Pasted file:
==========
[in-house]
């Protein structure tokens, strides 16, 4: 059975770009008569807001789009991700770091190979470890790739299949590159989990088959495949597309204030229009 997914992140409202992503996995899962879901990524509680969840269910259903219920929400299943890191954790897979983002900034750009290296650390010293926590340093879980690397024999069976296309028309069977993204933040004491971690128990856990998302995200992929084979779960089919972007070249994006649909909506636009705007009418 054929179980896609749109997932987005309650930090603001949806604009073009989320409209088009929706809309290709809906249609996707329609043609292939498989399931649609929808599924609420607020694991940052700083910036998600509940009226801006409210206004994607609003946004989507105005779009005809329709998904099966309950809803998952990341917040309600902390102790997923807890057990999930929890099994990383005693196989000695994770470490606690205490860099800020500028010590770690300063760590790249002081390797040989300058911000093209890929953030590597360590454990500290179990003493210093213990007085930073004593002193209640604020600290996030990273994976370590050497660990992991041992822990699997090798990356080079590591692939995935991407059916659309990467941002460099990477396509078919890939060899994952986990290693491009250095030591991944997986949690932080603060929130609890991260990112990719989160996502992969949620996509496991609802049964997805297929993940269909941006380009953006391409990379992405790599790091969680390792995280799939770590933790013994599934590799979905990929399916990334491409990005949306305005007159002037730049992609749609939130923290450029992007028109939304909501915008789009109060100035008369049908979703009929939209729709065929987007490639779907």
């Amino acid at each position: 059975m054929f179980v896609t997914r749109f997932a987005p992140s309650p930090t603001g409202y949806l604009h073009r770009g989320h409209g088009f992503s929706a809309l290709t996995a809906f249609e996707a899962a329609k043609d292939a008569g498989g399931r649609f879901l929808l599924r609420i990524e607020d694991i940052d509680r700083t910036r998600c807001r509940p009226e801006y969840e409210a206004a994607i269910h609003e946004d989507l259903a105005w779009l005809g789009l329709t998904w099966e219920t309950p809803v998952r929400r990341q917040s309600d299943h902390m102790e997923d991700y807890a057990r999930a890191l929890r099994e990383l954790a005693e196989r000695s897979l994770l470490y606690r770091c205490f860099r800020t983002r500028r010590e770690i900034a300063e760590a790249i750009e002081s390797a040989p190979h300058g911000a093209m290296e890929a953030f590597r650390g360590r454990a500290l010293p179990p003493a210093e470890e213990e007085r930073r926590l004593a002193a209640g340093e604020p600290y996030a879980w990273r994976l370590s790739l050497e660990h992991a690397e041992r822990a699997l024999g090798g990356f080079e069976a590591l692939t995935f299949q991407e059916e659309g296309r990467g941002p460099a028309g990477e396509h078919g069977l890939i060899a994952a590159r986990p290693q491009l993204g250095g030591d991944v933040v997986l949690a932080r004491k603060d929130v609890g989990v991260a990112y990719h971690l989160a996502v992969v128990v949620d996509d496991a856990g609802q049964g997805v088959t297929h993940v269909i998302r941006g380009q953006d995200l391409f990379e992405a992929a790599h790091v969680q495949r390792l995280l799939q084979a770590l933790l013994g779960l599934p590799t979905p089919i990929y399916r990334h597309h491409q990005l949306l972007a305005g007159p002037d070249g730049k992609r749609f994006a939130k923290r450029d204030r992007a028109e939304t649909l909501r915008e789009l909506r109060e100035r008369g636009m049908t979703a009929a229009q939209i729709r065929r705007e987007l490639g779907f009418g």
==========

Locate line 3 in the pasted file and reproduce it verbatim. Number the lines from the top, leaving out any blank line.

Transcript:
């Amino acid at each position: 059975m054929f179980v896609t997914r749109f997932a987005p992140s309650p930090t603001g409202y949806l604009h073009r770009g989320h409209g088009f992503s929706a809309l290709t996995a809906f249609e996707a899962a329609k043609d292939a008569g498989g399931r649609f879901l929808l599924r609420i990524e607020d694991i940052d509680r700083t910036r998600c807001r509940p009226e801006y969840e409210a206004a994607i269910h609003e946004d989507l259903a105005w779009l005809g789009l329709t998904w099966e219920t309950p809803v998952r929400r990341q917040s309600d299943h902390m102790e997923d991700y807890a057990r999930a890191l929890r099994e990383l954790a005693e196989r000695s897979l994770l470490y606690r770091c205490f860099r800020t983002r500028r010590e770690i900034a300063e760590a790249i750009e002081s390797a040989p190979h300058g911000a093209m290296e890929a953030f590597r650390g360590r454990a500290l010293p179990p003493a210093e470890e213990e007085r930073r926590l004593a002193a209640g340093e604020p600290y996030a879980w990273r994976l370590s790739l050497e660990h992991a690397e041992r822990a699997l024999g090798g990356f080079e069976a590591l692939t995935f299949q991407e059916e659309g296309r990467g941002p460099a028309g990477e396509h078919g069977l890939i060899a994952a590159r986990p290693q491009l993204g250095g030591d991944v933040v997986l949690a932080r004491k603060d929130v609890g989990v991260a990112y990719h971690l989160a996502v992969v128990v949620d996509d496991a856990g609802q049964g997805v088959t297929h993940v269909i998302r941006g380009q953006d995200l391409f990379e992405a992929a790599h790091v969680q495949r390792l995280l799939q084979a770590l933790l013994g779960l599934p590799t979905p089919i990929y399916r990334h597309h491409q990005l949306l972007a305005g007159p002037d070249g730049k992609r749609f994006a939130k923290r450029d204030r992007a028109e939304t649909l909501r915008e789009l909506r109060e100035r008369g636009m049908t979703a009929a229009q939209i729709r065929r705007e987007l490639g779907f009418g």